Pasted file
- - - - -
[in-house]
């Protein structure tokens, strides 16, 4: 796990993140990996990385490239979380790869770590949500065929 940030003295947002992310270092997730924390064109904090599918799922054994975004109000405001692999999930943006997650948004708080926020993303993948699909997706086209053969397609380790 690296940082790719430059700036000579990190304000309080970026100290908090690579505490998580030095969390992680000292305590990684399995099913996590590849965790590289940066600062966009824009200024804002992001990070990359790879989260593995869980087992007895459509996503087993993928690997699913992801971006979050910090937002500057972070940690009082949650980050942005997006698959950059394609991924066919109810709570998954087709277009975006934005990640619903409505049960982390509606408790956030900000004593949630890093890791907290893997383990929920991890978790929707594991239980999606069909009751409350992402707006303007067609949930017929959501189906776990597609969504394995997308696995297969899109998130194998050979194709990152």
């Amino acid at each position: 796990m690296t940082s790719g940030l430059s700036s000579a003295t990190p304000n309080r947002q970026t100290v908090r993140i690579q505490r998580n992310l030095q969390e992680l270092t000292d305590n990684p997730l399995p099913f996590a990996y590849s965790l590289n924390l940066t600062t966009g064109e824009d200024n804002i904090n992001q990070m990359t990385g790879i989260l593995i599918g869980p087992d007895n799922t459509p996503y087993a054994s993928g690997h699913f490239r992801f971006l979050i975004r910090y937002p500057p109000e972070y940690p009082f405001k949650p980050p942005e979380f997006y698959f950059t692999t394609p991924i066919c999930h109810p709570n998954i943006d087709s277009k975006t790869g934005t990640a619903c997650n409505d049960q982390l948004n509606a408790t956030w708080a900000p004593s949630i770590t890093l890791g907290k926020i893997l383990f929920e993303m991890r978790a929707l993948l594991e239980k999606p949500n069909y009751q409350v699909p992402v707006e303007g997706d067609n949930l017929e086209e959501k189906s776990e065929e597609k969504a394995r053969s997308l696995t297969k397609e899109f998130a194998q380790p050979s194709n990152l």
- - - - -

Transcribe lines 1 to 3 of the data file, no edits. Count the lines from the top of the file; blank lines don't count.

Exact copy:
[in-house]
């Protein structure tokens, strides 16, 4: 796990993140990996990385490239979380790869770590949500065929 940030003295947002992310270092997730924390064109904090599918799922054994975004109000405001692999999930943006997650948004708080926020993303993948699909997706086209053969397609380790 690296940082790719430059700036000579990190304000309080970026100290908090690579505490998580030095969390992680000292305590990684399995099913996590590849965790590289940066600062966009824009200024804002992001990070990359790879989260593995869980087992007895459509996503087993993928690997699913992801971006979050910090937002500057972070940690009082949650980050942005997006698959950059394609991924066919109810709570998954087709277009975006934005990640619903409505049960982390509606408790956030900000004593949630890093890791907290893997383990929920991890978790929707594991239980999606069909009751409350992402707006303007067609949930017929959501189906776990597609969504394995997308696995297969899109998130194998050979194709990152």
């Amino acid at each position: 796990m690296t940082s790719g940030l430059s700036s000579a003295t990190p304000n309080r947002q970026t100290v908090r993140i690579q505490r998580n992310l030095q969390e992680l270092t000292d305590n990684p997730l399995p099913f996590a990996y590849s965790l590289n924390l940066t600062t966009g064109e824009d200024n804002i904090n992001q990070m990359t990385g790879i989260l593995i599918g869980p087992d007895n799922t459509p996503y087993a054994s993928g690997h699913f490239r992801f971006l979050i975004r910090y937002p500057p109000e972070y940690p009082f405001k949650p980050p942005e979380f997006y698959f950059t692999t394609p991924i066919c999930h109810p709570n998954i943006d087709s277009k975006t790869g934005t990640a619903c997650n409505d049960q982390l948004n509606a408790t956030w708080a900000p004593s949630i770590t890093l890791g907290k926020i893997l383990f929920e993303m991890r978790a929707l993948l594991e239980k999606p949500n069909y009751q409350v699909p992402v707006e303007g997706d067609n949930l017929e086209e959501k189906s776990e065929e597609k969504a394995r053969s997308l696995t297969k397609e899109f998130a194998q380790p050979s194709n990152l």